Marguerite Henry really put Chincoteague Island on the map when “Misty of Chincoteague” was published in 1947.
Her children’s story about the very real herds of wild ponies that still live on Assateague Island spawned sequels, a movie, and legions of fans. People still come to Chincoteague because of Misty and, of course, the wild ponies of Assateague.
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Located just outside the entrance to the Chincoteague National Wildlife Refuge on Maddox blvd, The Museum of Chincoteague’s stated mission is to collect and preserve the material culture that reflects the historical progression of the life on Chincoteague Island.
And it’s not all just ponies, I can tell you.
The islands of Chincoteague and Assateague have a history that is the stuff of seafaring legend, complete with shipwrecks and strandings that belie the peaceful and friendly faces the islands now present to visitors.
Take, for example, the January 1650 stranding of Colonel Henry Norwood by his crew on the north shore of Assateague Island. Colonel Norwood and some of his men came ashore in search of food, water, and safe harbor in which they could repair their storm-damaged ship – but the crew remaining onboard got cold feet and scarpered, marooning Norwood’s party to the island’s wilds. Norwood survived to write of the ordeal in his book “A Voyage to Virginia,” a survival ensured in part because of the oysters of Assateague.
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Chincoteague Island is remote, and that is one of its biggest charms. Not only is it an island – it is an island off the Delmarva Peninsula. The closest major cities, Annapolis, Maryland, Wilmington, Delaware, and Washington, D.C. sit at the tip of the peninsula or on the other side of the Chesapeake Bay.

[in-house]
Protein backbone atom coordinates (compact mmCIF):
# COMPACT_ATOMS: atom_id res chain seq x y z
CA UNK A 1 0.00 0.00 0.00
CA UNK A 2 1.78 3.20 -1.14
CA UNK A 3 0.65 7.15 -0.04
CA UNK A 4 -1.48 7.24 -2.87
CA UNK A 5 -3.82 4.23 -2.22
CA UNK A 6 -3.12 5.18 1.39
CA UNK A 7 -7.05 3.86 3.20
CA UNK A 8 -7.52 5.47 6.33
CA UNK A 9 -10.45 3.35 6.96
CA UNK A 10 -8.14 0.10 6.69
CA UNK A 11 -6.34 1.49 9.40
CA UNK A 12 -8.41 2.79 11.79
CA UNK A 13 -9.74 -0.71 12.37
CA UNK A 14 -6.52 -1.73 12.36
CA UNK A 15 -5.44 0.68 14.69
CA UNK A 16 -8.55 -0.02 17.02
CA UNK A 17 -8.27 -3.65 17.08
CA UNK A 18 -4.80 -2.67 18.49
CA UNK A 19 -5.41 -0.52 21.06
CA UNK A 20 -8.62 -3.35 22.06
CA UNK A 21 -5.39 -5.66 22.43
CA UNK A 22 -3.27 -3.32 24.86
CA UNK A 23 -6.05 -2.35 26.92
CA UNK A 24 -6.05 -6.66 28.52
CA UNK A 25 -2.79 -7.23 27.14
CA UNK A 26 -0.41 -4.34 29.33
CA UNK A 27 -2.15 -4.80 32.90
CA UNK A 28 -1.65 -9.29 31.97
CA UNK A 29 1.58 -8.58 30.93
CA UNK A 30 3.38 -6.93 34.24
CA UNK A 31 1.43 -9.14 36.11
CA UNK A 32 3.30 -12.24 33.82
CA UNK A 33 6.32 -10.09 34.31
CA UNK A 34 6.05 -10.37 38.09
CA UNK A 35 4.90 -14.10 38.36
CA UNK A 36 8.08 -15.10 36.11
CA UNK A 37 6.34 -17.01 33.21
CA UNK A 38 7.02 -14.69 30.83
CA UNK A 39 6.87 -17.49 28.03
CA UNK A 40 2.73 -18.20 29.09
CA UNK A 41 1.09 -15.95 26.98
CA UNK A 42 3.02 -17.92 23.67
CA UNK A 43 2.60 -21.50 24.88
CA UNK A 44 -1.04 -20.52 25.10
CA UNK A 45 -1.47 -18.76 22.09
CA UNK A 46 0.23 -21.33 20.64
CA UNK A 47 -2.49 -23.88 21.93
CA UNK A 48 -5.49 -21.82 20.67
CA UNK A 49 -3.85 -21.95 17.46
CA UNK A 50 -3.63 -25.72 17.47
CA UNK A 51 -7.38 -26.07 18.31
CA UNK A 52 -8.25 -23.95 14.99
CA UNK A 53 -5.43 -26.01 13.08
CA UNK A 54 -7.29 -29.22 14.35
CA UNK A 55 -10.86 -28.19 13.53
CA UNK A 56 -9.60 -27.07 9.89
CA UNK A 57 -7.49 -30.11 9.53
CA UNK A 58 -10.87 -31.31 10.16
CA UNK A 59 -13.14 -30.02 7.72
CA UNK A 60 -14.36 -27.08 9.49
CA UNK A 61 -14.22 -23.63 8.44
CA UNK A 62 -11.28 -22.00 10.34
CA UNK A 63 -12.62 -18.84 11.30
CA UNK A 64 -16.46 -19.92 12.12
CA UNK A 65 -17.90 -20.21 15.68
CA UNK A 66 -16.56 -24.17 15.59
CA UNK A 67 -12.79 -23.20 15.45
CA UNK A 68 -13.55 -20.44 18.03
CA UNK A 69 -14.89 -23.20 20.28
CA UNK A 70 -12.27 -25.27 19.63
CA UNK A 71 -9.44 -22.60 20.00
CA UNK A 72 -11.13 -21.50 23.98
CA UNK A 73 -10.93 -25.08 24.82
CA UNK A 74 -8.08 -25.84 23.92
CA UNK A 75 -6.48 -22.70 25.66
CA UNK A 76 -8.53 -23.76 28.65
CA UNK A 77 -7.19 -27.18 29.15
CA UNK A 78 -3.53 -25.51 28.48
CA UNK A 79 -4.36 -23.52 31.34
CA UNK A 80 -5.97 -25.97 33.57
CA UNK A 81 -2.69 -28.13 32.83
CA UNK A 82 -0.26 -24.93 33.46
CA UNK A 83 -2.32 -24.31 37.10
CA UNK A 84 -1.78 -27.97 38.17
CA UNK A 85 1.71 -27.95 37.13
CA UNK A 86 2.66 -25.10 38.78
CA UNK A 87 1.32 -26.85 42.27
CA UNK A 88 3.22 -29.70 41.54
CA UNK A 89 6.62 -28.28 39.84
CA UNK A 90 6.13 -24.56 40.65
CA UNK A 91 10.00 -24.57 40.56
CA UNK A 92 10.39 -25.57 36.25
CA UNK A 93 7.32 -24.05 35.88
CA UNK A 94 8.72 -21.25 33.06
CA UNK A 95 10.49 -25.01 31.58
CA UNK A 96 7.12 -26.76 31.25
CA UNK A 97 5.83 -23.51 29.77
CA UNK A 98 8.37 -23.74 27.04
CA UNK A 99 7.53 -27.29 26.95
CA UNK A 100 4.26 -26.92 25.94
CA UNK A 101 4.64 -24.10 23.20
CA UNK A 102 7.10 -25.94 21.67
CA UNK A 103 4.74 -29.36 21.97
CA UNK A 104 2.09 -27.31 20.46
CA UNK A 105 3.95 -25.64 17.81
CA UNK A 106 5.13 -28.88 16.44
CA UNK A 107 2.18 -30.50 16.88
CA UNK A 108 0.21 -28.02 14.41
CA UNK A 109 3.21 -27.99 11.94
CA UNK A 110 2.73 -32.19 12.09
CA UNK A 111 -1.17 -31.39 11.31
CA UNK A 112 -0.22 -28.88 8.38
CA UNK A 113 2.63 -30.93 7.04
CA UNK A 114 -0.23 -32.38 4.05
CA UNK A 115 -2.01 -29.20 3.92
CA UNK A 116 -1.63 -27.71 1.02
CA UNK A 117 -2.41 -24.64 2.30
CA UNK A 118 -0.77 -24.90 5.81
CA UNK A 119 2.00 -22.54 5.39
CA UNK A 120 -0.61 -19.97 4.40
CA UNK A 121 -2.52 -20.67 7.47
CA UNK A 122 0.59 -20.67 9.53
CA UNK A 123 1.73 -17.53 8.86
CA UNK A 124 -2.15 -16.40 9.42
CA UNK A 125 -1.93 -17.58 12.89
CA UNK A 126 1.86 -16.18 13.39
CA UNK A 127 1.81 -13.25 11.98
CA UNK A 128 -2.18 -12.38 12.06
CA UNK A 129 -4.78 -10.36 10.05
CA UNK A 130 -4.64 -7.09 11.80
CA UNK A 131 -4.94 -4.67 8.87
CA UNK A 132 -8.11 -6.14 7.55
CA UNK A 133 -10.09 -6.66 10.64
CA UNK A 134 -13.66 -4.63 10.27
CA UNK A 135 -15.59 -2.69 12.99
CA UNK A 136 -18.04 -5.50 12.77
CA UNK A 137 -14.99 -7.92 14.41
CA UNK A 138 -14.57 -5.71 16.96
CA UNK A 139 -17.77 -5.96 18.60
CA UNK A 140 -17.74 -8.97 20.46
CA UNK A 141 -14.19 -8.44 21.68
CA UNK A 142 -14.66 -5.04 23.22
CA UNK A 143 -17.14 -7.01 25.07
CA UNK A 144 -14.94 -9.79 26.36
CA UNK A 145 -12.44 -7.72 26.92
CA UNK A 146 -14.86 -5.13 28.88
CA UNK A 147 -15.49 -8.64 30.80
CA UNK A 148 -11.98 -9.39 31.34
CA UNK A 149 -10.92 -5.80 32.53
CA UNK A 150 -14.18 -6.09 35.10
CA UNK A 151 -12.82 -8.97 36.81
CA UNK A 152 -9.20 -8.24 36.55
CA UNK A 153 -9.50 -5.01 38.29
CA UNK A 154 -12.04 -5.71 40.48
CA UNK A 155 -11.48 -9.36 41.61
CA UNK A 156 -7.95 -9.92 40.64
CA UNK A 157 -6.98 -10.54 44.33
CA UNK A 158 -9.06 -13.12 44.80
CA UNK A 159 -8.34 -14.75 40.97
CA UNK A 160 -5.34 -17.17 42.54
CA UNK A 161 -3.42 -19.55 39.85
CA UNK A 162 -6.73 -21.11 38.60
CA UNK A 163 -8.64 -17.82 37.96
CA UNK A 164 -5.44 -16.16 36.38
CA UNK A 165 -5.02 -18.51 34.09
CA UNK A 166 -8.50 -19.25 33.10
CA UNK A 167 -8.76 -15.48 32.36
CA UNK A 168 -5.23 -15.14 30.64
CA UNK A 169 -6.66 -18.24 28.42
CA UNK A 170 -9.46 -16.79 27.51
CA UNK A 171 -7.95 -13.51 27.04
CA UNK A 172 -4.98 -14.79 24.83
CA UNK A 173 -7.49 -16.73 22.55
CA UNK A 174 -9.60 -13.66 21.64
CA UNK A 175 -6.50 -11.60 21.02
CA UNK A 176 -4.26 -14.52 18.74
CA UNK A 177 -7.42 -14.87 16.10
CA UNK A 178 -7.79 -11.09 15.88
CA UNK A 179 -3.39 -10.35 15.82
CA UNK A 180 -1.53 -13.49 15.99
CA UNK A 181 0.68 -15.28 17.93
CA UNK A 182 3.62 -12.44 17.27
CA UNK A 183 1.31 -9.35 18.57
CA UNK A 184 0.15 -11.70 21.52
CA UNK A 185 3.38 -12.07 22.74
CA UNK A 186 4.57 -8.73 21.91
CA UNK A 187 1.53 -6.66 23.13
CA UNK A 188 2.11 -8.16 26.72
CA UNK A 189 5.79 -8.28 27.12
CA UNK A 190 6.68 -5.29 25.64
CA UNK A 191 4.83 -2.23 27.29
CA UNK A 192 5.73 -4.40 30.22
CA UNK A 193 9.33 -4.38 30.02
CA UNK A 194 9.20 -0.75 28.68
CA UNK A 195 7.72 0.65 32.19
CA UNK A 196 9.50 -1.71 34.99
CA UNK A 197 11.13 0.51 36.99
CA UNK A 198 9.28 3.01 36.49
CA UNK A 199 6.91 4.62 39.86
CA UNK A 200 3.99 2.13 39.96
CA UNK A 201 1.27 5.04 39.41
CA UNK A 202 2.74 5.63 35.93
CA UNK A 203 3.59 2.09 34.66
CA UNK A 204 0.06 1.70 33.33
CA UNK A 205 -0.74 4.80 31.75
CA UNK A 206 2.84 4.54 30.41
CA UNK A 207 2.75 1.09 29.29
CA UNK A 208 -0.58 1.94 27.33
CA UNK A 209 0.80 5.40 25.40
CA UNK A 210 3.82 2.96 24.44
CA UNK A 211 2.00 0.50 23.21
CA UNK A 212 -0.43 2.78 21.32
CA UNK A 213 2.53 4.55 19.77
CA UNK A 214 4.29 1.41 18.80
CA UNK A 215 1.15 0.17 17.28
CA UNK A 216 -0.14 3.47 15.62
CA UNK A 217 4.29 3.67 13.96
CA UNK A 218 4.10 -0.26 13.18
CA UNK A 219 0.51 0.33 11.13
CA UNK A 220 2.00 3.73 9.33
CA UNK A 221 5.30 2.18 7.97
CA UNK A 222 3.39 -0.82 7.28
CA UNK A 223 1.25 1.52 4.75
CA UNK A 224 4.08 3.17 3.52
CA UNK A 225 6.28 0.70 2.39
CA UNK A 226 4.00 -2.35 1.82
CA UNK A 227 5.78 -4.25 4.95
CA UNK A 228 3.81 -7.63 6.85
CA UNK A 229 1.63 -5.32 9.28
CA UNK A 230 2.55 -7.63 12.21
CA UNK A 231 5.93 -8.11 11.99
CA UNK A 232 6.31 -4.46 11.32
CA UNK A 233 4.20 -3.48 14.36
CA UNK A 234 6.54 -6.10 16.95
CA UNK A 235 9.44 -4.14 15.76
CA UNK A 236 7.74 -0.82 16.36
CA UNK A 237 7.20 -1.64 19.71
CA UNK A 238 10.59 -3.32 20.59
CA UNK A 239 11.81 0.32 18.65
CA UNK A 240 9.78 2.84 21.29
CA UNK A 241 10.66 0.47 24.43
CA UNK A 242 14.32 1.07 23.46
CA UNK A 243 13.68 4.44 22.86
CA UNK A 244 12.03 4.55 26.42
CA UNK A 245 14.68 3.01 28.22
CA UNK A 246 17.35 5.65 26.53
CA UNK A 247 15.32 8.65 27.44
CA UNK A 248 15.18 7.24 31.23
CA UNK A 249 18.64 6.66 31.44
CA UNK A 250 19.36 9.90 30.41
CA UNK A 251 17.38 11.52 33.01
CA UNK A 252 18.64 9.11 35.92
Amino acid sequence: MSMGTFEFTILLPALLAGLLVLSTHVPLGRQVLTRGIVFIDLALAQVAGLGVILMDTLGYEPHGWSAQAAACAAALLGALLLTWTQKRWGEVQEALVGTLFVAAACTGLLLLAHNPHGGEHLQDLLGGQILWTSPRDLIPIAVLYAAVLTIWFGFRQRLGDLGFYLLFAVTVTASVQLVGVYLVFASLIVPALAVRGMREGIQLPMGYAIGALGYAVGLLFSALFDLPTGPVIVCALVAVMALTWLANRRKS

Yet, in spite of its remote location, it doesn’t take all day to reach Chincoteague Island. It’s about three hours from Annapolis, three and a quarter hours from Wilmington, and three and a half hours from D.C. Leave work after lunch on Friday, and you can be at our Chincoteague Island Bed and Breakfast in time for Afternoon Tea.
People routinely come to our Chincoteague Island Bed and Breakfast to escape from hectic schedules and non-stop lives. The island is an ideal place to relax, especially during the spring and fall, before and after the arrival of summer crowds. Bring a good book, or borrow one of ours. When was the last time you read Marguerite Henry’s Misty of Chincoteague, inspired by the wild ponies on neighboring Assateague Island?
There are many opportunities for outdoor recreation on Chincoteague Island and neighboring Assateague Island: kayaking, canoeing, fishing, hiking and biking. Some of the best activities, fortunately, are also some of the most relaxing.
Scenic cruises lead passengers around the perimeter of the Chincoteague National Wildlife Refuge, where the famous Assateague wild ponies live. They are often as curious about people as we are about them, and they sometimes seem to pose for photographs. Picture a wild pony standing on the beach, with the breeze gently lifting his mane.
The Assateague National Seashore is an ideal place for beach strolls. Collect shells (unless they are being used as a home), or bring a blanket and a picnic and let yourself be soothed by the sound of the surf. Change your internal clock to Island Time.
Our Chincoteague Island Bed and Breakfasts re-open for the season on February 10, 2012. To celebrate spring, we’re offering a Spring Special: stay three nights for the price of two nights, or four nights for the price of three. For more information, please call 800.852.1505.